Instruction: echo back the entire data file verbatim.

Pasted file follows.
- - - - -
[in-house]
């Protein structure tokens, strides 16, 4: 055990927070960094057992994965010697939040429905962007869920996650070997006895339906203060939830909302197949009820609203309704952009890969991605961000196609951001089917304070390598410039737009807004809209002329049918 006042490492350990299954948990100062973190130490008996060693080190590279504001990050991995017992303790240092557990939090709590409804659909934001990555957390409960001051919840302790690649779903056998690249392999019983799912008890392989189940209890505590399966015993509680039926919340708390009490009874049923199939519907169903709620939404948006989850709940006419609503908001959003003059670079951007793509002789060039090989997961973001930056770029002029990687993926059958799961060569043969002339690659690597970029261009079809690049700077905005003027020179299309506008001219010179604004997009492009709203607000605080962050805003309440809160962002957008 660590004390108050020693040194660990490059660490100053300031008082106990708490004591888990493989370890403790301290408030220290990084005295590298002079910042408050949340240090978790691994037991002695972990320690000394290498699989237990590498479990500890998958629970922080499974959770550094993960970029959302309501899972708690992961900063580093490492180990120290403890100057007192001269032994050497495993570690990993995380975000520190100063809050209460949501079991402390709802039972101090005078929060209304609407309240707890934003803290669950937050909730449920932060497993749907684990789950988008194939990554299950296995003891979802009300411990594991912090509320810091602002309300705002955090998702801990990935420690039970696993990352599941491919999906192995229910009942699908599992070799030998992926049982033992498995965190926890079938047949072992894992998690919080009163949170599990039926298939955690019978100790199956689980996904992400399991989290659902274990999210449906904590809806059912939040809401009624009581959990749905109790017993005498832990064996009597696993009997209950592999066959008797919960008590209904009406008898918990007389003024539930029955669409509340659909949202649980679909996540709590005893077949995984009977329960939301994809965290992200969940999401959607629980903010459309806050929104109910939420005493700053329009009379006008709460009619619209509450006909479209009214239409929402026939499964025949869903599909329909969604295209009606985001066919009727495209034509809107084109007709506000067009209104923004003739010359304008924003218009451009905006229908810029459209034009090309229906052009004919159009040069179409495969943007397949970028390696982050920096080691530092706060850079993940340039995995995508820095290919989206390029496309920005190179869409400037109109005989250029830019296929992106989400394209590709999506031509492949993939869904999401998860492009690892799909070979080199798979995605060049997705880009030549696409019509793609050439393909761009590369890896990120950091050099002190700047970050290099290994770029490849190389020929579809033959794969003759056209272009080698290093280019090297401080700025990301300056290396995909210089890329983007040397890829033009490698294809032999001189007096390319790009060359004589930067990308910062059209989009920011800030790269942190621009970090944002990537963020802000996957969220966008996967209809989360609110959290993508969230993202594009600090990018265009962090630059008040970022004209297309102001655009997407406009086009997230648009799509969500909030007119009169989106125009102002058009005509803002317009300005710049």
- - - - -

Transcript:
[in-house]
């Protein structure tokens, strides 16, 4: 055990927070960094057992994965010697939040429905962007869920996650070997006895339906203060939830909302197949009820609203309704952009890969991605961000196609951001089917304070390598410039737009807004809209002329049918 006042490492350990299954948990100062973190130490008996060693080190590279504001990050991995017992303790240092557990939090709590409804659909934001990555957390409960001051919840302790690649779903056998690249392999019983799912008890392989189940209890505590399966015993509680039926919340708390009490009874049923199939519907169903709620939404948006989850709940006419609503908001959003003059670079951007793509002789060039090989997961973001930056770029002029990687993926059958799961060569043969002339690659690597970029261009079809690049700077905005003027020179299309506008001219010179604004997009492009709203607000605080962050805003309440809160962002957008 660590004390108050020693040194660990490059660490100053300031008082106990708490004591888990493989370890403790301290408030220290990084005295590298002079910042408050949340240090978790691994037991002695972990320690000394290498699989237990590498479990500890998958629970922080499974959770550094993960970029959302309501899972708690992961900063580093490492180990120290403890100057007192001269032994050497495993570690990993995380975000520190100063809050209460949501079991402390709802039972101090005078929060209304609407309240707890934003803290669950937050909730449920932060497993749907684990789950988008194939990554299950296995003891979802009300411990594991912090509320810091602002309300705002955090998702801990990935420690039970696993990352599941491919999906192995229910009942699908599992070799030998992926049982033992498995965190926890079938047949072992894992998690919080009163949170599990039926298939955690019978100790199956689980996904992400399991989290659902274990999210449906904590809806059912939040809401009624009581959990749905109790017993005498832990064996009597696993009997209950592999066959008797919960008590209904009406008898918990007389003024539930029955669409509340659909949202649980679909996540709590005893077949995984009977329960939301994809965290992200969940999401959607629980903010459309806050929104109910939420005493700053329009009379006008709460009619619209509450006909479209009214239409929402026939499964025949869903599909329909969604295209009606985001066919009727495209034509809107084109007709506000067009209104923004003739010359304008924003218009451009905006229908810029459209034009090309229906052009004919159009040069179409495969943007397949970028390696982050920096080691530092706060850079993940340039995995995508820095290919989206390029496309920005190179869409400037109109005989250029830019296929992106989400394209590709999506031509492949993939869904999401998860492009690892799909070979080199798979995605060049997705880009030549696409019509793609050439393909761009590369890896990120950091050099002190700047970050290099290994770029490849190389020929579809033959794969003759056209272009080698290093280019090297401080700025990301300056290396995909210089890329983007040397890829033009490698294809032999001189007096390319790009060359004589930067990308910062059209989009920011800030790269942190621009970090944002990537963020802000996957969220966008996967209809989360609110959290993508969230993202594009600090990018265009962090630059008040970022004209297309102001655009997407406009086009997230648009799509969500909030007119009169989106125009102002058009005509803002317009300005710049």